Friday, February 24, 2006

Violent Vulgarity

In the news today there are some stories regarding the use of vulgar language.

In the first article, a boy, on his second offense at school for using the F-bomb was punished by his family by standing out front of their home during rush hour with a placard declaring his sin. He had the time to do this because he is suspended. Another offense and the school promises to expel him. This is creative punishment meted out by his family. I wonder what they did after his first offense. The article doesn't say. He claims to agree with the punishment. I certainly hope it helps him to internalize the discipline.

The second article calls attention to advertising for Australian tourism. Apparently, vulgar advertising has proven effective for attracting tourists to the Land Down Under. First of all, I wonder if they desire the type of people that such advertising attracts. I suppose they conclude that as long as they generate revenue, it's alright. Second, I consider that this may be indicative of a psychological effect of using vulgar language and behaving in vulgar ways. More on this shortly.

The third article is about a school play that uses the N-word and a few others. Frankly, I remember when the N-word wasn't considered a very bad word. Mostly, white kids heard it when their parents could finally afford cable and we were exposed to HBO. But they heard it from black comedians. Then you had the rough white kids who sought status by regaling the average white kids with racial jokes that used the word. Of course, there were the likes of "Good Times" and "Sanford and Son" where we also heard the reverse derogatory word "honky". I don't know about anyone else, but it never had the desired effect of offending me.

So what about vulgarities? I know that some vulgarities are curses that one may call down on oneself or others. The word "curse" is the derivation of the word "cuss". Other vulgarities are simply words that were originally merely considered rude for no other reason than they sound like, or call to mind, an unmentionable bodily function. After a few generations, they have reached a similar status as a curse. There are other vulgar words that have been coined to refer to parts of the body or acts that one may do with these parts. The purpose for these words has not been so much the shock value of a vulgarity, but more the effect of filling the air with verbal pornography because it calls to the minds of hearers sexual sin. One other kind of vulgarity is the use of a reference to God as a mere exclamatory statement. This is sometimes in conjunction with and possibly derived from the act of cursing as I mentioned above.

There are light curses and vulgarities that have been widely considered acceptable, although I wonder if they really should be more acceptable. They serve the same purpose and have the same meaning as their unacceptable sources. Examples are: "darn", "Gee", "Jeez", "Gee whiz", "Golly", "Gosh", "good doogly moogly" and "doggone". Even lighter ones have been developed as substitutes and are still in use by old church ladies. Examples are "good heavens", "good grief", "Land sakes alive", "Holy Toledo", "Holy cow", "good gracious" and "fiddlesticks". Okay, I admit it, I use some of these myself.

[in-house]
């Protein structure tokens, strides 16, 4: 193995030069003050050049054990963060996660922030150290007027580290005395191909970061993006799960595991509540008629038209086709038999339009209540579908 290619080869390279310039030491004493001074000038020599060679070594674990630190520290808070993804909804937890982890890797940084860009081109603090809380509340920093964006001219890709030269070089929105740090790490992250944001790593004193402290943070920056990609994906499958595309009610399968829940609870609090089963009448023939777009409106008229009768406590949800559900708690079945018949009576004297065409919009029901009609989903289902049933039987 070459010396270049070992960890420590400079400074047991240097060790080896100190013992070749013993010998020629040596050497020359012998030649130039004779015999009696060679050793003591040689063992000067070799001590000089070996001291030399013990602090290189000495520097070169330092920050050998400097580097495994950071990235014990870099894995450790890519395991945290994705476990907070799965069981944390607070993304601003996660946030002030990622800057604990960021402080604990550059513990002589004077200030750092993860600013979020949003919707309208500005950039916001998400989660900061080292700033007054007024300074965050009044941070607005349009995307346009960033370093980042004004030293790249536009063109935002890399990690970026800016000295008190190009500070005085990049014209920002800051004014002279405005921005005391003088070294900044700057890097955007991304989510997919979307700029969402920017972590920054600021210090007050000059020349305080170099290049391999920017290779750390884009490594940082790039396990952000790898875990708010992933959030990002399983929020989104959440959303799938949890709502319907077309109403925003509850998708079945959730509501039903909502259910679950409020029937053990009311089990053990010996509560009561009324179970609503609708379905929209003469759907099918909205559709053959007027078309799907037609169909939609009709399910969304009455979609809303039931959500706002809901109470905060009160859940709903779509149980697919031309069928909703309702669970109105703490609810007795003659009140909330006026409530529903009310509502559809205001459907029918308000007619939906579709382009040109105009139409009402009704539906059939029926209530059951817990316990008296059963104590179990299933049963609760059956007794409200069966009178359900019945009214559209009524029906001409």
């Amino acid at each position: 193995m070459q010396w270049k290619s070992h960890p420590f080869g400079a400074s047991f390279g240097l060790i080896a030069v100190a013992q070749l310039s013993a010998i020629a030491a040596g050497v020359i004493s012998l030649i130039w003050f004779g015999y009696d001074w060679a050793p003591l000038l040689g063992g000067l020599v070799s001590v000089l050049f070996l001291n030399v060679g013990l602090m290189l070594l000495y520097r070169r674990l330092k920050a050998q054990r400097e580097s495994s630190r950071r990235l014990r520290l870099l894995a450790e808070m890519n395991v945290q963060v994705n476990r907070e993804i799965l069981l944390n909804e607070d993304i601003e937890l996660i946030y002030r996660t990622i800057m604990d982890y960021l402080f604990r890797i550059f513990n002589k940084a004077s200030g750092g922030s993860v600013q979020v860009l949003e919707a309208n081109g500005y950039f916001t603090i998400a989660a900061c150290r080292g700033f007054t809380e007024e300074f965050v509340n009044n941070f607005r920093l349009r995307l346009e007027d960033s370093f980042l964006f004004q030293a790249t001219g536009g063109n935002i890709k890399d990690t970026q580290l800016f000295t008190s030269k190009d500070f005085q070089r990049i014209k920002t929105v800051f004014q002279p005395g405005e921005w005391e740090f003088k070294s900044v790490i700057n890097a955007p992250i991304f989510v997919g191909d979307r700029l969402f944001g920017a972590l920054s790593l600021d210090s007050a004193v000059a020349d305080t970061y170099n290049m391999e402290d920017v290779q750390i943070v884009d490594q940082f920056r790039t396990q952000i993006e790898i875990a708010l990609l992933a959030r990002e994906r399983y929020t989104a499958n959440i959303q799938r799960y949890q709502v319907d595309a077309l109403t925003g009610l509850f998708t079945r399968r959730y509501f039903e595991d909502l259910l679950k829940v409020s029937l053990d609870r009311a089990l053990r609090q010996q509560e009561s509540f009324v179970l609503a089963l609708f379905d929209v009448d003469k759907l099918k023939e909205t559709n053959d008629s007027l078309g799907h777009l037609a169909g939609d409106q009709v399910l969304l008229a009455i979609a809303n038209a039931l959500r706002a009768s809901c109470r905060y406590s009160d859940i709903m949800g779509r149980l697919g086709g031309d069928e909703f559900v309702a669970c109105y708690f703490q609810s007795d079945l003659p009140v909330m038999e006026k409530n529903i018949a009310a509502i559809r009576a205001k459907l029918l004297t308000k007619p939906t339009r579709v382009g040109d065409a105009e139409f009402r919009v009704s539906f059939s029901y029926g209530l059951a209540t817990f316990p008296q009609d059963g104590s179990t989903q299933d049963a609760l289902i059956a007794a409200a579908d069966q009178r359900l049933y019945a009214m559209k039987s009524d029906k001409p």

The fact is, any of these words from the harshest curses and lewdest verbal pornography to the nicest, yet unwitting, calling down blessings on people are merely modulations of sound waves. But, of course, I'm no mere naturalist. Therefore, I recognize that these sound waves carry with them spiritual intent. Most of the time our vulgarities are merely flippant mutterings, but there is an effect on hearers that we must take into consideration. I have no problem being called a "honky", but I have brothers and sisters in Christ whose spirit is harmed by the use of the N-word. It is not enough for me to say that they should just get over it. That's not biblical. I must take the spiritual weaknesses of my brothers and sisters into consideration. For all the words that are considered unacceptable, I must not use them. This sets me apart from people who do not know Christ and have no qualms about using such vulgarities.

The reason vulgarities appeal to some is that there is a spiritual element to them. We know that there are sociologically acceptable things to say and that there are also sociological taboos. Expletives are rebellious. Therefore, the appeal is one of overtly rejecting the teaching of morality for the purpose of self-justification. One never uses vulgarity to reject social immorality. This is why the use of vulgarities often accompanies demonic manifestations. The use of vulgarities is that of violent aggression against the minds of listeners. Sticks and stones may break bones, but words may break my spirit. However, the original rhyme is meant to encourage children to resist the violence by disciplining their minds against it. Adults are no different.

It is good that the boy is disciplined so radically, Australia should not use such a vulgar attitude in their advertising and the school play should clean up its act; this to reduce the violence against our minds.

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